Where Does Uzbekistan Go After The Death Of Its Only President?

Putin and Mirziyoyev
Russian President Vladimir Putin, left, speaks with Uzbek interim President Shavkat Mirziyoyev after laying flowers at the grave of late Uzbek President Islam Karimov in Samarkand, Uzbekistan, September 6. Mirziyoyev is expected to be elected Uzbekistan's second-ever president. Sputnik/Kremlin/Alexei Druzhinin/Reuters

The death of Uzbekistan's first and only President, Islam Karimov, who has been running the country with an iron first for more than twenty-five years, marks the end of an era for the country. The most populous and second largest Central Asian state now faces a transition period that could include instability due to domestic and regional risks such Islamic extremism, societal pressures for more freedom, and a rebalancing of relations with Russia, China, and the United States.

While Uzbekistan has not garnered much attention in the West unlike the region's largest and wealthiest country, Kazakhstan, or gas-rich neighbor, Turkmenistan, the nation of 35 million people shares a border with all of the other four Central Asian states as well as Afghanistan and remains an unknown quantity in the fragile and strategic region. Today, there is uncertainty about who will succeed Karimov. The frontrunner includes the long-serving Prime Minister Shavkat Mirziyoyev who was announced interim president on Thursday though other candidates like his deputy Rustam Azimov, or head of security services Rustam Inoyatov cannot be ruled out. However, the late president's daughters, Lola-Karimova-Tillyaeva and the once-powerful Gulnara Karimova have been sidelined.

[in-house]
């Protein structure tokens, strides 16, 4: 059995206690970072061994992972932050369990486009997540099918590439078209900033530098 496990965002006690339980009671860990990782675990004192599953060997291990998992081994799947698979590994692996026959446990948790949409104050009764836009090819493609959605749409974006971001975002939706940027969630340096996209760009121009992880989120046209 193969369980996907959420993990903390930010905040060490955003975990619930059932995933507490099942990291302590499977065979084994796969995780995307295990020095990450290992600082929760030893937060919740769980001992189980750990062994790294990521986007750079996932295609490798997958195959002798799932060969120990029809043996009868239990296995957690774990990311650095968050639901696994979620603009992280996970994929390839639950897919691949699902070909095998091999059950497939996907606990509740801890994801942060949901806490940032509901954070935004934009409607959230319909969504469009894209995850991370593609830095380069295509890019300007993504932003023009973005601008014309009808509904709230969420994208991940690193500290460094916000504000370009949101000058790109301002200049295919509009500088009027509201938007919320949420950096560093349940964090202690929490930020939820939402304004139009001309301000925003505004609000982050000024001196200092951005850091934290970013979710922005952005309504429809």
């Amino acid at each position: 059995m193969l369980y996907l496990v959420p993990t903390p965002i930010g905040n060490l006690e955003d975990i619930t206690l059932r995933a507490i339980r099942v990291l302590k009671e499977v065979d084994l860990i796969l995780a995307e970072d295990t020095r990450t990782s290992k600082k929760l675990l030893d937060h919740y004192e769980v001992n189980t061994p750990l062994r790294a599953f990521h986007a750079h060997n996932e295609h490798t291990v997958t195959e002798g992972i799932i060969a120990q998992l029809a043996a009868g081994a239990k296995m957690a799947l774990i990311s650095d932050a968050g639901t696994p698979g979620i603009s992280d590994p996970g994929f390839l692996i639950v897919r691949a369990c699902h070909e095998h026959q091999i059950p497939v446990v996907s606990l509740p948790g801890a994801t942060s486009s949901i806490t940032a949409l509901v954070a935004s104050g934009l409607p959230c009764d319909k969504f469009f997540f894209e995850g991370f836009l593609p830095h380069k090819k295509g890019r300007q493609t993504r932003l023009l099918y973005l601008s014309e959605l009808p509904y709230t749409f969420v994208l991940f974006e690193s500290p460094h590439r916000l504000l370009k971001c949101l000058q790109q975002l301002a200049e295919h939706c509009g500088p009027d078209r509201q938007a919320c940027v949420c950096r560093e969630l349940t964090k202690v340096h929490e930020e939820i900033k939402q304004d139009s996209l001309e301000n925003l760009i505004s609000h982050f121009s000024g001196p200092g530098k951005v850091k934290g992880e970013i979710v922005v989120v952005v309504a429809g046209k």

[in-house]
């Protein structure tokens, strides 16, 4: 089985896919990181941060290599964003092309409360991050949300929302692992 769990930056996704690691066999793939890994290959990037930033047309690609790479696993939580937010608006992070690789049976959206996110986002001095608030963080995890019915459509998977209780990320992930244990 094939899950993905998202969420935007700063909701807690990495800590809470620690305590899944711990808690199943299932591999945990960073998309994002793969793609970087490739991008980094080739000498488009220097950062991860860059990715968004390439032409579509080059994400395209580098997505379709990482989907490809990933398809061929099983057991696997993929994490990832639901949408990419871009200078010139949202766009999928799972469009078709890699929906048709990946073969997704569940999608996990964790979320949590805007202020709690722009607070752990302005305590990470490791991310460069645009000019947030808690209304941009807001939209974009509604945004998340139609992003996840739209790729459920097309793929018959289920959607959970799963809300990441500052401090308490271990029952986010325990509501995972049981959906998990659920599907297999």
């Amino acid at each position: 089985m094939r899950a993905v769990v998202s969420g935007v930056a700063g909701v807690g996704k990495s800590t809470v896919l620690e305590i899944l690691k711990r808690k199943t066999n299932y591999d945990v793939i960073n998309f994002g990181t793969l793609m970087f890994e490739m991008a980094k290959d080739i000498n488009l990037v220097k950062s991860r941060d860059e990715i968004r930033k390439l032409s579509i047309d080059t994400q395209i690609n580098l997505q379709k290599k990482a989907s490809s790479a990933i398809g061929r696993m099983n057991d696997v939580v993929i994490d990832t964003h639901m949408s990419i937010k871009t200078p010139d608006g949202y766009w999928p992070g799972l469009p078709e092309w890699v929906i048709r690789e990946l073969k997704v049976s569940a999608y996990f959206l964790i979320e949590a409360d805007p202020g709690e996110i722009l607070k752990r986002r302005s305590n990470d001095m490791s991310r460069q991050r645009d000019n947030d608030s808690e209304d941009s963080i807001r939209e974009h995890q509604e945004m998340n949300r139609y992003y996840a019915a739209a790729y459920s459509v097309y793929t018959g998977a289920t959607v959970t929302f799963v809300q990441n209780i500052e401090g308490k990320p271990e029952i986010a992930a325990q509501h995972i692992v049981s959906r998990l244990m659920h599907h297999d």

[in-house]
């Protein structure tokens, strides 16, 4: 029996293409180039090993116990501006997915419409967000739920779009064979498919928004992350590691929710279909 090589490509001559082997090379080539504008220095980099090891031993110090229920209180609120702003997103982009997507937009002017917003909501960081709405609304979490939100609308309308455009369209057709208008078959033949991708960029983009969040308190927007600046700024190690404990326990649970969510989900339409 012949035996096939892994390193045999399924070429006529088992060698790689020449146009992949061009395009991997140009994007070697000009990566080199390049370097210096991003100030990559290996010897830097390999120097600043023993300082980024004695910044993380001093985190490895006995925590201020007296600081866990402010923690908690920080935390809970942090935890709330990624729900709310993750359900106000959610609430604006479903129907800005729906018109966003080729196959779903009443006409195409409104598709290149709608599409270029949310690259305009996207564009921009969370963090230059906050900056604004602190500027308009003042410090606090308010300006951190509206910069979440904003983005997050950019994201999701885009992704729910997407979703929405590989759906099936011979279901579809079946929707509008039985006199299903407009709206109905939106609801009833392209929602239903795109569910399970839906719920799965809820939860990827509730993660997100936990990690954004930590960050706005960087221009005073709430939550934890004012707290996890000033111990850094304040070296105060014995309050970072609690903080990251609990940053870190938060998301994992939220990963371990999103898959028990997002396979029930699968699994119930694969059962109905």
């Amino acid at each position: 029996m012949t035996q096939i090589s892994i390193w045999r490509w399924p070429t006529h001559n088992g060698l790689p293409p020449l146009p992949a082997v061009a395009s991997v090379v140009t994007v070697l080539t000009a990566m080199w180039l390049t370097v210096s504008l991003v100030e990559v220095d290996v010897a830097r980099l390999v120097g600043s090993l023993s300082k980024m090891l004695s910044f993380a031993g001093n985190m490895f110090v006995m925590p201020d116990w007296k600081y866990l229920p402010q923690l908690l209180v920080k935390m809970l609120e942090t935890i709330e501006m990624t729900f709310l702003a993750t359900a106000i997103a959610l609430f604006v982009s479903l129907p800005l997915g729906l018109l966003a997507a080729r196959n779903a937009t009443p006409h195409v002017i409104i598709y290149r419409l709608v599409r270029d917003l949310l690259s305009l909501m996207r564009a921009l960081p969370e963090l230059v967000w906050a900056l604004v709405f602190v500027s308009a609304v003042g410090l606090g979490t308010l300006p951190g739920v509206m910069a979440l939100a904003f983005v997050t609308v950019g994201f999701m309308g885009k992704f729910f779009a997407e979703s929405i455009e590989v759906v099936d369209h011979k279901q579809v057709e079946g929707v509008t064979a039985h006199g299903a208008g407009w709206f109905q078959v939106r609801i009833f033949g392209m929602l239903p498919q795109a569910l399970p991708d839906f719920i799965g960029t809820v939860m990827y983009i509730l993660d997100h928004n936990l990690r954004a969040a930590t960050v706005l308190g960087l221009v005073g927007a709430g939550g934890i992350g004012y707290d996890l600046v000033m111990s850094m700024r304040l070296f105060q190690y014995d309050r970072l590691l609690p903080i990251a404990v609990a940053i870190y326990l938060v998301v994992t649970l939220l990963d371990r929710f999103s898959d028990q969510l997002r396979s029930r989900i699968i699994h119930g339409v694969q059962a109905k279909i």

Karimov, who became president of the Uzbek Soviet Socialist Republic in 1990 and subsequently the president of independent Uzbekistan, was an example of a Soviet-bred politician who managed a stranglehold of political power for more than two decades. Due to the country's vivid history and relatively small population of ethnic minorities, Karimov favored nationalism and promotion of the Uzbek titular nation in his nation-building agenda. The ideological core of Uzbek nationalism consisted of the mythologized conquests of Timur the Great, the founder of the Timurid dynasty in Central Asia in the fourteenth century. The veneration of Timur served as a cult of personality by proxy of the president himself. Karimov's successors will likely preserve some of these cults and myths for continuity as well as introduce new ones.